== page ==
This lady chose to point out incorrectly that BISF properties were not defective under the 1975 defective housing act, however 1985 is the correct year of the act. She did however correctly identify the property as metal framed in construction and was clear that the property was not a prefab. Sadly that is where most of the correct or near correct answers ended. She went on to tell us that she had no idea about insulation, no idea about the roof construction and that she believed the properties to have been built pre-war. She did say that she thought the overall construction was off brick and slate, which as most BISF owners will know is totally inaccurate. So when combined with the ‘Yes, what do you want’ attitude that we received, we would grade this as the worst experience that we received as a potential buyer.

Other answers from our list of questions varied from agent to agent but what was clear was the fact that most did not know what materials the house was constructed from. Considering the fees charged by many estate agents, this is in our view unacceptable.

Overall we received wildly differing answers to our questions, with many being so inaccurate one could argue that the agent was being negligent or at the very least providing a very poor standard of service to the client. It is no surprise judging by some of the answers that we were given, that many BISF home owners find it difficult to sell their properties in a swift and efficient way considering how many errors some agents made.

We shall continue to undertake our telephone enquiries on your behalf in the hope that one or two agencies out there may answer all of our basic questions accurately and with conviction.

We found the provision of inaccurate information to be very off-putting, especially when one considers that many potential buyers may well have no idea at all about BISF construction in any shape or form and it should be up the Estate Agent to fully verse the prospective client. Combine this with the plethora of bizarre advice that we received from some agents and you have a recipe for disaster that is harmful to the client, customer and worst of all, to the profile of British Iron & Steel Federation properties.

With wholly inaccurate statements that include words such as:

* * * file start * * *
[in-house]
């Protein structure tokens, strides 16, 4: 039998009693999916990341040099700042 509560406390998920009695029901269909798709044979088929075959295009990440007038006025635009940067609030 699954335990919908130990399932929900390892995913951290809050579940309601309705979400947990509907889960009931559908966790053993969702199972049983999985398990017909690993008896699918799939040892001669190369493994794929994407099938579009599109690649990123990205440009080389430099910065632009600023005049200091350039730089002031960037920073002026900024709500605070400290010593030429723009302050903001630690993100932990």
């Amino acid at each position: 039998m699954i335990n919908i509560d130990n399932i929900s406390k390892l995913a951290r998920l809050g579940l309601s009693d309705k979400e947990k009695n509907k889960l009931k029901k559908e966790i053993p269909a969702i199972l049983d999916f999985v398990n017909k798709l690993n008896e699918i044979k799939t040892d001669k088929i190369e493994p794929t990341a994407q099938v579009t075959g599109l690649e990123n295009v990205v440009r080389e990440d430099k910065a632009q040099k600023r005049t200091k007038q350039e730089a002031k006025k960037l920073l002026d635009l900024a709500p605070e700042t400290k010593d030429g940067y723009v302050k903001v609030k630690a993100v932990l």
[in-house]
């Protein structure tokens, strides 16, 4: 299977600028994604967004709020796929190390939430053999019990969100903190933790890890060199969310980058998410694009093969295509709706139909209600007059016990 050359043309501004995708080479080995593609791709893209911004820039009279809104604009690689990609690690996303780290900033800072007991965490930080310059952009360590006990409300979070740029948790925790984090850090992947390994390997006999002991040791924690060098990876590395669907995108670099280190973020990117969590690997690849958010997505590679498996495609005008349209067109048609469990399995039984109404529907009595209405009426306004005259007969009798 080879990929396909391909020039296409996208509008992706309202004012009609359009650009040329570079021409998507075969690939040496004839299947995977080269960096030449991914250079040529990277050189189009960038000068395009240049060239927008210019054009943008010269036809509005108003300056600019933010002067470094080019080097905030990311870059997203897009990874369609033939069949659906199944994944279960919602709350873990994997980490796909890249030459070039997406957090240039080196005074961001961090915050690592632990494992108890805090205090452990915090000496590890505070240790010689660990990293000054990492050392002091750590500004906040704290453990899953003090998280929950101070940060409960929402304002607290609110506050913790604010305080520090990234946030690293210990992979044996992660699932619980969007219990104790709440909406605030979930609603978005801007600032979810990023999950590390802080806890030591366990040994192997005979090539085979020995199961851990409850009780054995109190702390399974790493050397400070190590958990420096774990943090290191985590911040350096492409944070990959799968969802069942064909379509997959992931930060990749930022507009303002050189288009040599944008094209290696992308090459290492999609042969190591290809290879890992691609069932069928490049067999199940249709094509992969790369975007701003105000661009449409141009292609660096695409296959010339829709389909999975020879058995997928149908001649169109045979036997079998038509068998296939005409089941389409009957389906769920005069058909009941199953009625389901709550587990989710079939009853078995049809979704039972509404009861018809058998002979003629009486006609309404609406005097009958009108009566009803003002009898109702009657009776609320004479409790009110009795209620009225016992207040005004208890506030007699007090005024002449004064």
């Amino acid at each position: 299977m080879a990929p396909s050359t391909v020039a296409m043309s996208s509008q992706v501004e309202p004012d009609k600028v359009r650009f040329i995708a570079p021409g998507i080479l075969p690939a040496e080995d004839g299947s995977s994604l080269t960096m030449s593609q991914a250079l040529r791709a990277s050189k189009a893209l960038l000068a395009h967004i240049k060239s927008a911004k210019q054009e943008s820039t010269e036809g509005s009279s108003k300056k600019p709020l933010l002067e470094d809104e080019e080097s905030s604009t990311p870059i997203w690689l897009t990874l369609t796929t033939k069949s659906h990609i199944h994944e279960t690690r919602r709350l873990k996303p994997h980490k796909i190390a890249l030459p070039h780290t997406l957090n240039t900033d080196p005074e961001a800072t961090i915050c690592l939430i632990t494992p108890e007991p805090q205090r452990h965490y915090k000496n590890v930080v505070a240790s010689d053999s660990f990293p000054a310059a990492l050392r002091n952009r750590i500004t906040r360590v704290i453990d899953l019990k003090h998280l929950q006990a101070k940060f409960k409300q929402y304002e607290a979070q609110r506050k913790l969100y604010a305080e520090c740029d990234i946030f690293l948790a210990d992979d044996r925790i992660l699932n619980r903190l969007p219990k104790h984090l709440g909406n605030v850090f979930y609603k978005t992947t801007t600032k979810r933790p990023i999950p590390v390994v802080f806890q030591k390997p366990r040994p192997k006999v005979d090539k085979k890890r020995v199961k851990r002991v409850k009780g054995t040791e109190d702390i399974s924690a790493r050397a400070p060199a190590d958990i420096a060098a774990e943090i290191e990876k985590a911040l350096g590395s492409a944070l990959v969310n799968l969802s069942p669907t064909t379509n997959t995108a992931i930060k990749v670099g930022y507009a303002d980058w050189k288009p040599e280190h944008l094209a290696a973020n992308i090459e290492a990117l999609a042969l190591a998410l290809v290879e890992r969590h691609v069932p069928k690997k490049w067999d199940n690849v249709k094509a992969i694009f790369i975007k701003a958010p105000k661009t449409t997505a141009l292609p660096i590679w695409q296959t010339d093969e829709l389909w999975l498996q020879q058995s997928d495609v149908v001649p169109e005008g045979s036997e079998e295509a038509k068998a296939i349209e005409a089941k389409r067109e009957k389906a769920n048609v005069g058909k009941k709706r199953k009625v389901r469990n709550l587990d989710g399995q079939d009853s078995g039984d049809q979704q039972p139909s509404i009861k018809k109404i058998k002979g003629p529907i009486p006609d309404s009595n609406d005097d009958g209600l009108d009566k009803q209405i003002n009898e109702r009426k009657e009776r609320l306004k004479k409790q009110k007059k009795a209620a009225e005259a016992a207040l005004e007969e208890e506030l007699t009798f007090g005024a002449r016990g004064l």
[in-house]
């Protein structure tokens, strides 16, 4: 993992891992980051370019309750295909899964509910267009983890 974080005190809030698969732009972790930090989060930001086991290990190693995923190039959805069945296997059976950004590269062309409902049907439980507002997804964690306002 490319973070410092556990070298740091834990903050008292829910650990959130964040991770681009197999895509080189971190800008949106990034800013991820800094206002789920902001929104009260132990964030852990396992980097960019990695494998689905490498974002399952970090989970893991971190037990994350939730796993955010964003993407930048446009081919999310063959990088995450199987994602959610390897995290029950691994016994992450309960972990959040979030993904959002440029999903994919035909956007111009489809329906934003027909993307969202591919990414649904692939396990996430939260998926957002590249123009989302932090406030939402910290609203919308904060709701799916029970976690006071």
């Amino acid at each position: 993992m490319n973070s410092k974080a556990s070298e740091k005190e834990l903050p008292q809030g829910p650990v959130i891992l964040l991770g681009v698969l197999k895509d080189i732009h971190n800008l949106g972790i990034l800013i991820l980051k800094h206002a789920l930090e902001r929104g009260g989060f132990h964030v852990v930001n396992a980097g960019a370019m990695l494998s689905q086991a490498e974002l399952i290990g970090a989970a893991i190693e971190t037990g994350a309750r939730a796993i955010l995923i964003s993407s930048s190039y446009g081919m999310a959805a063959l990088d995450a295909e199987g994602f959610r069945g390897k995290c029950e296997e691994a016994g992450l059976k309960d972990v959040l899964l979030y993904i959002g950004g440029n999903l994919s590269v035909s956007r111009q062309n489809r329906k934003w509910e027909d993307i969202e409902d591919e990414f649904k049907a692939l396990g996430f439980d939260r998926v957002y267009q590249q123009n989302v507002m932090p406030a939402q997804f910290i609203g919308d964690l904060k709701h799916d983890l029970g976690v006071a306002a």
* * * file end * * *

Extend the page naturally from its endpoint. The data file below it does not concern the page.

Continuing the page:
• Underpinned
  • Movement
  • 2/3 insulated
  • Built from concrete block
  • Built in a factory
  • Lightning Conductors

We feel that the reputation of these excellent homes is being undermined by agents who continue to give misguided information that serves to fuel undervalued and reduced sale prices in an already tough housing marketplace.

There are many misconceptions specific to BISF homes and being classed as a ‘Prefab’ or ‘Prefabricated House’ is one that has proven difficult to shake. The use of Steel Sheets and corrugated roofing materials in construction serves enhances this myth but that is where the similarity ends. A good Estate Agent should know that a BISF house is NOT a ‘Prefab’ but it is a ‘Steel Framed Non-Standard Constructed Property’.

There is a lot at stake here for customers and the Estate Agents they choose should at least be able to supply factual information. Many of the answers we received were no different to the common misconceptions found from the average man on the street.

If your agent can’t give you factual information about the basic construction of a BISF house, then we suggest moving on to one who can.

But don’t take our word for it. Try ringing your Estate Agents yourself as a prospective customer and see what answers you are given.

You might be surprised!

Have you had a good or bad experience with your agent? 
Let us know in the comments section below and share your experience with other BISF home owners!

Editor’s note: The names of the representatives that we spoke to have been withheld for privacy reasons.
It is not our intention to highlight any one person as this may cause undue distress or embarrassment.

We reserve the right to withhold the identities of the agents who handled our calls for privacy purposes.

Responses

  1. That is a possibility Lynne.
    The first house was built in Northolt in 1944 and records do indeed show that they were in production for 6 years which would take the year up to 1950.
    The vast majority of course were built in the 1940’s but as you say a few may well have slipped past that date and I did consider this when scoring the replies.

    I think though that it is only fair to give the benefit of the doubt on that question and extend the date range to cover the 40’s & 50’s despite such a short build cycle in the latter decade.

    Thank you for your input though Lynne as it is always good to hear an alternate view. :0)

    I shall correct the score and edit my response.

  2. Actually Burchell Edwards may well have been correct about the age of the particular house you were asking about. A few months ago I was considering buying one in Sheldon (their patch) and spoke to some neighbours who had lived there since the properties were built. I can’t remember the exact year – perhaps 1951 – but it was definitely 1950s rather than 1940s, which surprised me as my research had led me to believe that they’d stopped building them before then. I imagine that the builders had just taken a while to use up their stock of parts manufactured in the 1940s.